Below I have her deal numbers broken down for you. First you will see the "today numbers;" the actual numbers related to her investment as they are now. As well, you will see the "predicted numbers," which represent the goals we intend to meet in about two years. I know two years is a long time, but I'll show you that it's worth it to reach these numbers.
Let's go over her today, or actual numbers. Her rental income per year is $90,000. Because she is not going to be 100% full for the full 12 months, I'm going to subtract a 5% vacancy factor of $4,500. That gives me an effective gross income of $85,500.
I'm going to subtract her operating expenses of $32,142. That includes taxes, insurance, property management, repairs, and supplies. Then it's going to leave me with an NOI (income minus expenses) of $53,358.
Then from there I'm going to subtract her annual mortgage amount of $30,912. That's based upon her putting down 25%, a 5% interest rate, and a 30 year amortization.
The NOI minus the mortgage equals the cashflow. Her cashflow is $22,446, or $1,870 per month. She ends up with a 16% cash on cash return and an 8.3% cap rate. Now, this 8.3% is slightly above the market cap rate, which means she's slightly overpaying for the property. However, in markets today it's okay, especially in this case, as you will see.
Our two-year plan is to raise her rents $125 per unit. As the tenants move out, we're going to go in and spend about $3,000 per unit in upgrades, and then we're going to raise the rent $125 more. That's going to give us a new income over the next two years of $114,000 per year. I'm going to take out my 5% vacancy factor of $5,700 and what's left over is $108,300.
We have the same expenses of $32,142. I'm going to subtract the expenses from my income. That gives me a new NOI of $76,158 and an increase of about $23,000. That's key because as the NOI goes up so does the property value, and it is one of the reasons why we slightly overpaid.
The NOI minus the same mortgage of $30,912, gives us a new cashflow of $45,246. Over two years, we raise the rents $125 on 16 units and it doubles our cashflow. Here you can see the importance of buying more units. That gives her a monthly cashflow of $3,770 per month, 32% cash on cash, and the cap rate comes out to 11.8%.
Does this property meet the five pillars to maximize your retirement investments?
Does Kathy have control over this property? She sure does. She bought it herself and no one forced her to do it. She hired the management and she's overlooking the numbers. She has full control over this asset.
She’s walking in with cashflow and then two years later she doubles her cashflow. Guess what? This is going to go up even more and it’s consistent. Every year she's going to make this until she raises the rent. Can you say the same with your stocks and mutual funds?
Growth in Value
Kathy came to us because she was not experiencing growth in value in her portfolio account. Instead, it was going down. So we had her buy this property to show her that it can grow. You may have to read some of my other blogs to fully understand this concept but let me explain it.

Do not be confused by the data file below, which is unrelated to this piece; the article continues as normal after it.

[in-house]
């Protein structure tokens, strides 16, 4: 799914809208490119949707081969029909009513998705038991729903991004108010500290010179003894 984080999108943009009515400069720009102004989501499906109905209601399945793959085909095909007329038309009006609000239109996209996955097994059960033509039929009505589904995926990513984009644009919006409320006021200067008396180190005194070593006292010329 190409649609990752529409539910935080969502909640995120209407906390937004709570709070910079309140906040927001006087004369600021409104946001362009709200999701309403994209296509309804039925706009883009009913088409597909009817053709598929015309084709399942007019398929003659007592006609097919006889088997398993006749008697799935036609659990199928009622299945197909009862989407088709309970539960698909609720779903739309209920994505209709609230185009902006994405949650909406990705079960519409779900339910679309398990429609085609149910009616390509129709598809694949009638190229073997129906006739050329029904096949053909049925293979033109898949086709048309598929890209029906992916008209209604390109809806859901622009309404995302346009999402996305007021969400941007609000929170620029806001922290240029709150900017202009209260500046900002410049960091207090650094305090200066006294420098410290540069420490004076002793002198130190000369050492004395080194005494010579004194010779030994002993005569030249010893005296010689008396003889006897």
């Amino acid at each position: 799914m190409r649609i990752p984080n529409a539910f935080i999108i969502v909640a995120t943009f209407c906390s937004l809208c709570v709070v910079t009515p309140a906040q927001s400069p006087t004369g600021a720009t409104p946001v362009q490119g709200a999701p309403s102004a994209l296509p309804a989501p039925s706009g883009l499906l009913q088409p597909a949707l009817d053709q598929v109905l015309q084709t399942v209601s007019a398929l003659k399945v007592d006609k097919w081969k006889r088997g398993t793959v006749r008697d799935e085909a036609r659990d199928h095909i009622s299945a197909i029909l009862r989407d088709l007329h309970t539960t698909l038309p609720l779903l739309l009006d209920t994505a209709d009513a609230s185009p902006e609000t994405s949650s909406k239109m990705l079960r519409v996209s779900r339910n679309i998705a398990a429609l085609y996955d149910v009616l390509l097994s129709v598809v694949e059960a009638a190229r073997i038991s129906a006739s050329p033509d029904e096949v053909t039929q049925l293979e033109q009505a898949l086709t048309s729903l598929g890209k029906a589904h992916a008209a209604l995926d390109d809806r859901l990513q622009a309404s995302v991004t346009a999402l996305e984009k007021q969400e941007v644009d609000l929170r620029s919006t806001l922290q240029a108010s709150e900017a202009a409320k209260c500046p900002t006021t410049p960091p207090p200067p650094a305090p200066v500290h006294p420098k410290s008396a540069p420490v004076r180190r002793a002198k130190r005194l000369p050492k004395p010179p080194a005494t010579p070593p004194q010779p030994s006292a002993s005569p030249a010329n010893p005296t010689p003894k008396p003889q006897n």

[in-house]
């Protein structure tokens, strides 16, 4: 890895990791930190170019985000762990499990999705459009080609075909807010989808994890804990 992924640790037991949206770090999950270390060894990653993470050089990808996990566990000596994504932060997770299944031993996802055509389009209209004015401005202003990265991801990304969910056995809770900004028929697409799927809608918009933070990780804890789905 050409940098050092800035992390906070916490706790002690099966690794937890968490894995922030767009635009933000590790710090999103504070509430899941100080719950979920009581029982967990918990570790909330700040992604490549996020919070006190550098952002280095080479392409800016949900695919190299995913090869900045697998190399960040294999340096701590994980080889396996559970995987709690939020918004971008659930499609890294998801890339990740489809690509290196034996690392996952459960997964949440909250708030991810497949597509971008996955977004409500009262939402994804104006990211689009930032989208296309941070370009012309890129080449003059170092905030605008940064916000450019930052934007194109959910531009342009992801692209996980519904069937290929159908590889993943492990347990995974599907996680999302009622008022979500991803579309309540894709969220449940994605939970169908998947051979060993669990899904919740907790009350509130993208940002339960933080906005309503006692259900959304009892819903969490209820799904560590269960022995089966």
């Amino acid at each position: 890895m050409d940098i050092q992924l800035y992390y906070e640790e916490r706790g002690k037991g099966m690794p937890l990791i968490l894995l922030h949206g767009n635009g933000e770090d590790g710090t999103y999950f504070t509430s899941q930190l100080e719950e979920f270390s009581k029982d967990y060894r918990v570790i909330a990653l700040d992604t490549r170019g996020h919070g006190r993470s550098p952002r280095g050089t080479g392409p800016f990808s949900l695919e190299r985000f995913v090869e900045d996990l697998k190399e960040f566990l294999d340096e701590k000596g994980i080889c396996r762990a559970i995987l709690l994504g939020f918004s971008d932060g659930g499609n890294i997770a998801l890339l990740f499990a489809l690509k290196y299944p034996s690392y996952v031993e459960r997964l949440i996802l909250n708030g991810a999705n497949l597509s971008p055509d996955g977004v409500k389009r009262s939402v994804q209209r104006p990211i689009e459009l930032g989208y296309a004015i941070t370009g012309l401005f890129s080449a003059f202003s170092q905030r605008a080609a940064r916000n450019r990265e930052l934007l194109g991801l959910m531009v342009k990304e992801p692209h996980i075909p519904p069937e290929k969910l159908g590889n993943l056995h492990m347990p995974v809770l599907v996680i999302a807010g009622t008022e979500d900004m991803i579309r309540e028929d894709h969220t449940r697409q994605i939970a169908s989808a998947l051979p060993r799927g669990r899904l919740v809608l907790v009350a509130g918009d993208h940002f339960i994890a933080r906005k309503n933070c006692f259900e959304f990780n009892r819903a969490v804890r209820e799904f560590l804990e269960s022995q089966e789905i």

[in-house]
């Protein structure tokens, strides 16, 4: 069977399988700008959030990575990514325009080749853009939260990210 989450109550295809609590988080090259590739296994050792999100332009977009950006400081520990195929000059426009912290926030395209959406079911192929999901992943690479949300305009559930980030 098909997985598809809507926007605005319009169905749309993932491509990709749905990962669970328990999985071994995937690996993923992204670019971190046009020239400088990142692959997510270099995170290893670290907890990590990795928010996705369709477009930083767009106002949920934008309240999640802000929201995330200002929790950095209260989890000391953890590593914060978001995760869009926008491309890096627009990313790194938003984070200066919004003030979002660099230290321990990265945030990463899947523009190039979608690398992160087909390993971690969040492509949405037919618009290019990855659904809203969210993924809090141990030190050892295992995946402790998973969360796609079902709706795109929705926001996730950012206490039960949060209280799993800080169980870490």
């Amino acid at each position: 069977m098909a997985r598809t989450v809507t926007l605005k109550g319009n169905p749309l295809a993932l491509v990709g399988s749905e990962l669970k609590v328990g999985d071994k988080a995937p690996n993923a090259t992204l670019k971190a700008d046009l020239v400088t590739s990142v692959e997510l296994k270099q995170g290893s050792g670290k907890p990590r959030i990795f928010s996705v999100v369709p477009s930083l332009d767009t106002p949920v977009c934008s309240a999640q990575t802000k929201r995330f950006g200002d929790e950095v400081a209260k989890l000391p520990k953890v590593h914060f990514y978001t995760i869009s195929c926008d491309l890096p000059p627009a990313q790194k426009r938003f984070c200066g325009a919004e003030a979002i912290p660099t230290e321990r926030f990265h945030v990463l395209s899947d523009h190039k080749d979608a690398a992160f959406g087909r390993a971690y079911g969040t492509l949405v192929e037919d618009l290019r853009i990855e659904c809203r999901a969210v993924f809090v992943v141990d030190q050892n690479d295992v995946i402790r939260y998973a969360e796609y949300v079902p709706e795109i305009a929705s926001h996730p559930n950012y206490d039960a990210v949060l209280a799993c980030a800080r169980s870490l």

If you take your future NOI and you divide it by your market cap rate area, that's going to give you your new property value. Kathy’s projected NOI of $76,158, divided by 8% gives her a new property value of $951,975. She bought it for $640,000, but through the process of increasing the rents, maintain the expenses and boosting up the NOI, we increased the property value from $640,000 to $950,000. Then, one thing she can do that you can't do in a stock and mutual fund is she can do a cash out refinance. She can go back to the bank, show the banker her new numbers, pull out her original down payment and keep her cash flowing property.
Safety, Predictability and Management
Kathy hired the best management in the area. She has full control of hiring them and firing them and overseeing them. As a company, we show our students how to manage the management, which is extremely important.
To me something that's tax friendly simple means that at the end of the year there's no income taxes to be paid. Her cashflow is $22,000. She’s paying $30,000 a year in mortgage, $20,000 of that is interest she can write off. There's also around $10,000 of depreciation she can write off as well. With the legal tax loopholes and all the write offs, she can write off that $30, 000 against the $22,000, so she's paying no taxes on this first year.
Next Steps to Maximize Your Retirement Investments
Ask yourself this question: is my retirement portfolio performing in such a way that I can pull out money and still have the value in my retirement account grow?
If you can't, then you need to get educated because no one cares about your money more than you do. Your investment advisor who handles your retirement account is educated in what they do, but you need to decide if you want to put your investments in the hands of someone else or do you want to take control of it yourself?
The last step is to contact us. We're here to help, serve and listen. We'll be glad to talk to you about what you have going on with your retirement portfolio. Maybe we can help you add something to it and maximize your retirement investments.